prospective

adjective
pro·​spec·​tive | \ prə-ˈspek-tiv also ˈprä-ˌspek-, prō-ˈspek-, prä-ˈspek-\

Definition of prospective

1 : relating to or effective in the future
2a : likely to come about : expected the prospective benefits of this law
b : likely to be or become a prospective mother

Keep scrolling for more

Other Words from prospective

prospectively adverb

Examples of prospective in a Sentence

In 2005 [Jerry] Colangelo arranged face-to-face sit-downs with every prospective national team player, to hear in their own words why they wanted to represent their country. — Alexander Wolff, Sports Illustrated, 28 July 2008 All too often in the post-Vietnam past—the first Gulf War, for example—the default position of the Democratic Party has been to assume that any prospective use of U.S. military power would be immoral. — Joe Klein, Time, 21 Aug. 2006 All of these arguments were prospective, all anticipated the role that public opinion would play in future constitutional disputes. — Jack N. Rakove, Original Meanings … , 1996
See More

Recent Examples on the Web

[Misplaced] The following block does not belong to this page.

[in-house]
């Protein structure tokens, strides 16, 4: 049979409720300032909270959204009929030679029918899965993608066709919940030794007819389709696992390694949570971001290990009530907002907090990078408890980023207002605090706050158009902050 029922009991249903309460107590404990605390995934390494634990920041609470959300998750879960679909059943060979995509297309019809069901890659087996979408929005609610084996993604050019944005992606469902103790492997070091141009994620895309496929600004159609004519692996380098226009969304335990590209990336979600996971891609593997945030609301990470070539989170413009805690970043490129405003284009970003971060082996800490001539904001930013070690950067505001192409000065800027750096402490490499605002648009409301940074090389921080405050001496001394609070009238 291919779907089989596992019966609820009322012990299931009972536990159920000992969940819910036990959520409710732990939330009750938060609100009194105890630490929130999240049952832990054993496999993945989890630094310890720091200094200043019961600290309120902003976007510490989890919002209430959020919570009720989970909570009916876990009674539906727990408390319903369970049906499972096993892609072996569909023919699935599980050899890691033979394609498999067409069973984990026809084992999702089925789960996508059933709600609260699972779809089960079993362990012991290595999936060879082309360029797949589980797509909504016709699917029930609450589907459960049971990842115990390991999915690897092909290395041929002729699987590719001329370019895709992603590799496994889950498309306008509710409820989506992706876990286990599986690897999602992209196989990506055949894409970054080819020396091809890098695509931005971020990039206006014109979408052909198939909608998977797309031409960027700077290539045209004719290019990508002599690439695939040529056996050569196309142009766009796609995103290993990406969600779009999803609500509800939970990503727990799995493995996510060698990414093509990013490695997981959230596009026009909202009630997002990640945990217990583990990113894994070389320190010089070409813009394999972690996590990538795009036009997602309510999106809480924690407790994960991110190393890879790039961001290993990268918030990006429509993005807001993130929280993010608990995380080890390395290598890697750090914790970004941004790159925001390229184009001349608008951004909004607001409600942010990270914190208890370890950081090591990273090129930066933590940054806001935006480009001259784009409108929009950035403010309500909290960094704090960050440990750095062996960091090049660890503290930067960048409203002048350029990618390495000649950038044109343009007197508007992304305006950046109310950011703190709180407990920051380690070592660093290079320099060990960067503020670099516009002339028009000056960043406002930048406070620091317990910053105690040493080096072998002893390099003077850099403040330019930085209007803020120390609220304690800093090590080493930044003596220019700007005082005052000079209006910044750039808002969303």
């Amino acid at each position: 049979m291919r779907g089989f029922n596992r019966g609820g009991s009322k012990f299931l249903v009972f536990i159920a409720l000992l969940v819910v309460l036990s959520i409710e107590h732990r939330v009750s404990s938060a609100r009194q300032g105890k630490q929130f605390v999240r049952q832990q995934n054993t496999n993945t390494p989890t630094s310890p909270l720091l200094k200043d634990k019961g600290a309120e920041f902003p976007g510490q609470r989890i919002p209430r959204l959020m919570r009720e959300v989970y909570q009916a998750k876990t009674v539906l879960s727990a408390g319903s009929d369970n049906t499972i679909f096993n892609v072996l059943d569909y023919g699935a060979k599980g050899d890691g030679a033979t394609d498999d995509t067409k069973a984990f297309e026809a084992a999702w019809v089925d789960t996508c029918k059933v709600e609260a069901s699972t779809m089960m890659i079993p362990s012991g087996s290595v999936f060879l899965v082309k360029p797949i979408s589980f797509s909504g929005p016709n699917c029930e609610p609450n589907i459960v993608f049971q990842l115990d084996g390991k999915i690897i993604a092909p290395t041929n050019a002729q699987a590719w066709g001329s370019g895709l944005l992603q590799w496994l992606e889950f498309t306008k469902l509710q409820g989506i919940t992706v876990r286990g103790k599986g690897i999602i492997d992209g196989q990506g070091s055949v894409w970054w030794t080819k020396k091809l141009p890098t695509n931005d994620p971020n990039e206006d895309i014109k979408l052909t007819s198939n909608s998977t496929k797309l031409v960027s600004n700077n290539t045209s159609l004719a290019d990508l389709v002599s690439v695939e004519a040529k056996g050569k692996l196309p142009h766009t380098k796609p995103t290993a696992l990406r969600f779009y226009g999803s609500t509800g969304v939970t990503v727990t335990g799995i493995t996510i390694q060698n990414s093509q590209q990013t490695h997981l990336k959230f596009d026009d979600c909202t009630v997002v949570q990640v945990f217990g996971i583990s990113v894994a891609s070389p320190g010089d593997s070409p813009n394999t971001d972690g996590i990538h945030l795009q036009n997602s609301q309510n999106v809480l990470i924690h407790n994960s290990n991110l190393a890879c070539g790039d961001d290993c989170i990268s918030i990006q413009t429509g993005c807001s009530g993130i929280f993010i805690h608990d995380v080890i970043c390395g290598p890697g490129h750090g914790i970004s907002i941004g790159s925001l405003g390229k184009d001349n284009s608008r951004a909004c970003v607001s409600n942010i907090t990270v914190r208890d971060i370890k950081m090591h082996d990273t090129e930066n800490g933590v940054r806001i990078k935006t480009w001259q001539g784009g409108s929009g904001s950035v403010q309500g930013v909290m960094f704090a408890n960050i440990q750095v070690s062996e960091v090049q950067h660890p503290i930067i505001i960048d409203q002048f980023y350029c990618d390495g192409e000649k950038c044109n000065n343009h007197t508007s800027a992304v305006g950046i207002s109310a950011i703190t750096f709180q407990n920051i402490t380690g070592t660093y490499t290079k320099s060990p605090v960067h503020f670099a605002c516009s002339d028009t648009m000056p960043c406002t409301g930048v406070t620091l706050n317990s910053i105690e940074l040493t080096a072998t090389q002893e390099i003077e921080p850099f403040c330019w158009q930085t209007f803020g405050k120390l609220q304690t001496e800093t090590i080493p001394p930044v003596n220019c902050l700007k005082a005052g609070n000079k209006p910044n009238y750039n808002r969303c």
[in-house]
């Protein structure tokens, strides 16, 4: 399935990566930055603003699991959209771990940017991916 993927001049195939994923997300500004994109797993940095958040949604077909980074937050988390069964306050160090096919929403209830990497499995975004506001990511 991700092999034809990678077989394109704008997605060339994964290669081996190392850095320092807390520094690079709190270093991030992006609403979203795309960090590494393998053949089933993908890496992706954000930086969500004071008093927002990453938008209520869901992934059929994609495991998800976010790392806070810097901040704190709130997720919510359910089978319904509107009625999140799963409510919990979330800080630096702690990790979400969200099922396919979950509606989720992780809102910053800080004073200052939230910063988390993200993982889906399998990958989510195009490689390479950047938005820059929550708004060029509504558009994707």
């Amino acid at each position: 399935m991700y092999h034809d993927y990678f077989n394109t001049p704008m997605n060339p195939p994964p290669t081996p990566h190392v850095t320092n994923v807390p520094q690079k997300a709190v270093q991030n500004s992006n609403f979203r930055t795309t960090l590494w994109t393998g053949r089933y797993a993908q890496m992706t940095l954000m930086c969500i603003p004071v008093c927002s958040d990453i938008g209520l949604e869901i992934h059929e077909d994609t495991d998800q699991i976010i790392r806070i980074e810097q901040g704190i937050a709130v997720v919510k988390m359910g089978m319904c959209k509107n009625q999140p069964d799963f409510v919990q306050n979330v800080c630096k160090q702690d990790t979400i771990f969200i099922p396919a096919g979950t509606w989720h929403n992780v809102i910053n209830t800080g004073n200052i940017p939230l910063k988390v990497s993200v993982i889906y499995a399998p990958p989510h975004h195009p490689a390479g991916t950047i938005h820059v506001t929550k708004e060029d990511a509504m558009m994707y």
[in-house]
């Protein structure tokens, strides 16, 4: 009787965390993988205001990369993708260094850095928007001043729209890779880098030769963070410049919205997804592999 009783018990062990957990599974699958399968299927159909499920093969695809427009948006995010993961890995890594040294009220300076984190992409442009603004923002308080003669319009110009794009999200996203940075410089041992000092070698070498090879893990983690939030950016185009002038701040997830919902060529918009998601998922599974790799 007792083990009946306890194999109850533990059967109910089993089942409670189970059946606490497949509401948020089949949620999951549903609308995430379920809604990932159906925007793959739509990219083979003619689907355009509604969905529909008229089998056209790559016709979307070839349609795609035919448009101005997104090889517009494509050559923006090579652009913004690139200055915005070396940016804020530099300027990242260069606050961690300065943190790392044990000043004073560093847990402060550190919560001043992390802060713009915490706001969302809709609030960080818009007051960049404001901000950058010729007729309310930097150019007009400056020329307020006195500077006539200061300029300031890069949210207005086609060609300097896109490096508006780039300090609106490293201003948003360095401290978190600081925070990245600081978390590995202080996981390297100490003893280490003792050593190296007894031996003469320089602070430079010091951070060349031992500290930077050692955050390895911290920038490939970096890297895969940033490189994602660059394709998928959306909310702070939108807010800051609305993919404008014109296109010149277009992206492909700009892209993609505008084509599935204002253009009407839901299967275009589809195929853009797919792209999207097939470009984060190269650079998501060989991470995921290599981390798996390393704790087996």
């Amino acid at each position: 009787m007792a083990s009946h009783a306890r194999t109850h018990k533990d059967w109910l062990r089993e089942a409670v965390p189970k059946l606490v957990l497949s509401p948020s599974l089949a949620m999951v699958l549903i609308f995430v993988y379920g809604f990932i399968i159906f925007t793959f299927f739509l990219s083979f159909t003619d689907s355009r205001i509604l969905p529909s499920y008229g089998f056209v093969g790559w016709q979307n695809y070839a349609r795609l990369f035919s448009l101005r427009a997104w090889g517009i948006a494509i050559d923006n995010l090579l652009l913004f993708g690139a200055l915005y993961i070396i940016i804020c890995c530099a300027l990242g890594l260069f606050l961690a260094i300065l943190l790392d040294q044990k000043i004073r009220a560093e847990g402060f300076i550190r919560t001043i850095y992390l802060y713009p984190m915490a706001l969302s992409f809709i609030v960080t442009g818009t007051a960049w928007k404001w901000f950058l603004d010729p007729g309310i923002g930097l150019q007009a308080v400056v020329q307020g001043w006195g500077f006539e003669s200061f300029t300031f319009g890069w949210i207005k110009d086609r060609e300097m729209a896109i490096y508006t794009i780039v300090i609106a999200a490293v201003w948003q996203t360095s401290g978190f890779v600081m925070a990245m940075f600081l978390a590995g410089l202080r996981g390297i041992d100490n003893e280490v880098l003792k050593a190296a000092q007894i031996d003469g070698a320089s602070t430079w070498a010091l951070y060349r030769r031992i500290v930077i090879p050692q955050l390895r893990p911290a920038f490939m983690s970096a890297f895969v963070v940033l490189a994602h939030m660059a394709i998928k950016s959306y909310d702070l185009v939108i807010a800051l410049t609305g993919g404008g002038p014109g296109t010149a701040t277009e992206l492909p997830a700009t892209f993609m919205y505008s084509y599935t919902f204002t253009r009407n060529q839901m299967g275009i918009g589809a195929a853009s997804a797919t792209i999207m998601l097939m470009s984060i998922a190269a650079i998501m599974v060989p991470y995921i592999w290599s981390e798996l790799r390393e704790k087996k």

Inspect the photos of your prospective abode to see if your idea of neatness lines up with theirs, and read the reviews. Donna Bulseco, WSJ, "The Secret to Scoring a Vacation Home That’s (Practically) Free," 11 Jan. 2019 And with nearly 9 in 10 employers screening the background of prospective candidates, most young people with a criminal history may struggle to find a job for years after serving their punishment. Peter Rezk, Teen Vogue, "America’s Criminal Justice System Is Failing Young People Like Me. Clean Slate Laws Are the Answer," 14 Dec. 2018 Most such prospective parents choose instead to terminate the pregnancy. Chris Kaposy, STAT, "Children with Down syndrome live good lives. Prenatal testing shouldn’t nudge parents toward pregnancy termination," 18 May 2018 Many companies offer an array of screens to prospective parents. Roni Dengler, Science | AAAS, "Should you get a genetic screen before having kids?," 10 May 2018 Friedman - an Orthodox Jewish rabbinical observer hired by the prospective parents - took a step back, lowered her eyes and began to pray. Ariana Eunjung Cha, chicagotribune.com, "40 years after 1st 'test tube' baby, science has produced 7 million babies - and raised moral questions," 27 Apr. 2018 Unfortunately, the small catch is that the value of Kate's ex-apartment has rocketed over the past sixteen years and, thanks to its dream location and rather famous past tenants, the home is now up for sale for a prospective £1,950,000 ($2,468,954). Lucy Wood, Marie Claire, "Kate and Pippa Middleton's Old London Apartment Is Up for Sale, if You Have a Spare $2.5 Million," 10 Dec. 2018 When the first item from a five-part collaboration arrives in—ok, more like around—the Whitney Shop tomorrow, prospective buyers will have to be ready for an adventure. Steff Yotka, Vogue, "Want a Limited Edition Warhol-Inspired Tee? You’ll Have to Work for It," 15 Nov. 2018 Ohio was very much at the center of the prospective Trumpian realignment in American politics. Matthew Yglesias, Vox, "Sherrod Brown reelected to US Senate: old-time labor liberalism triumphs over Ohio’s rightward drift," 7 Nov. 2018